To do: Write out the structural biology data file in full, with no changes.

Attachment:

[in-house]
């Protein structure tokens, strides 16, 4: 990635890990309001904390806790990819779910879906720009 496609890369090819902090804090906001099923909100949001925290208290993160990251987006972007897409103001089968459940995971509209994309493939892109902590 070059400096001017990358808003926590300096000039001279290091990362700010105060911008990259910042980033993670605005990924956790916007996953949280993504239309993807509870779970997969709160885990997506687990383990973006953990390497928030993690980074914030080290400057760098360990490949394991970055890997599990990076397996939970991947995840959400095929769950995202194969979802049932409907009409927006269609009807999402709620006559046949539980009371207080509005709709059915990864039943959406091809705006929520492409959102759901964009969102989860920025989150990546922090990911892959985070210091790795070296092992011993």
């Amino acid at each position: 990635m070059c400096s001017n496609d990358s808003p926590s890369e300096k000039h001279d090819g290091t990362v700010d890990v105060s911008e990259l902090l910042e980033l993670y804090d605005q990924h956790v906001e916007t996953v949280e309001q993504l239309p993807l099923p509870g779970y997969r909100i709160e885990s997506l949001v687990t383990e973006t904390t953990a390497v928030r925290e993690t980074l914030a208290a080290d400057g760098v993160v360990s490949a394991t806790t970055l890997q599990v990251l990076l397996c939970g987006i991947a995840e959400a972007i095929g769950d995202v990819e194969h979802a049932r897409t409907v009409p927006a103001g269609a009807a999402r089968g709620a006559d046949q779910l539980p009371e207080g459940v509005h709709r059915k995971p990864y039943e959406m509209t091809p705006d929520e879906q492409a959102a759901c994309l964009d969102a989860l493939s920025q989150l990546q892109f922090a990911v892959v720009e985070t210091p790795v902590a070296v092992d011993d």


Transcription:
[in-house]
């Protein structure tokens, strides 16, 4: 990635890990309001904390806790990819779910879906720009 496609890369090819902090804090906001099923909100949001925290208290993160990251987006972007897409103001089968459940995971509209994309493939892109902590 070059400096001017990358808003926590300096000039001279290091990362700010105060911008990259910042980033993670605005990924956790916007996953949280993504239309993807509870779970997969709160885990997506687990383990973006953990390497928030993690980074914030080290400057760098360990490949394991970055890997599990990076397996939970991947995840959400095929769950995202194969979802049932409907009409927006269609009807999402709620006559046949539980009371207080509005709709059915990864039943959406091809705006929520492409959102759901964009969102989860920025989150990546922090990911892959985070210091790795070296092992011993």
């Amino acid at each position: 990635m070059c400096s001017n496609d990358s808003p926590s890369e300096k000039h001279d090819g290091t990362v700010d890990v105060s911008e990259l902090l910042e980033l993670y804090d605005q990924h956790v906001e916007t996953v949280e309001q993504l239309p993807l099923p509870g779970y997969r909100i709160e885990s997506l949001v687990t383990e973006t904390t953990a390497v928030r925290e993690t980074l914030a208290a080290d400057g760098v993160v360990s490949a394991t806790t970055l890997q599990v990251l990076l397996c939970g987006i991947a995840e959400a972007i095929g769950d995202v990819e194969h979802a049932r897409t409907v009409p927006a103001g269609a009807a999402r089968g709620a006559d046949q779910l539980p009371e207080g459940v509005h709709r059915k995971p990864y039943e959406m509209t091809p705006d929520e879906q492409a959102a759901c994309l964009d969102a989860l493939s920025q989150l990546q892109f922090a990911v892959v720009e985070t210091p790795v902590a070296v092992d011993d």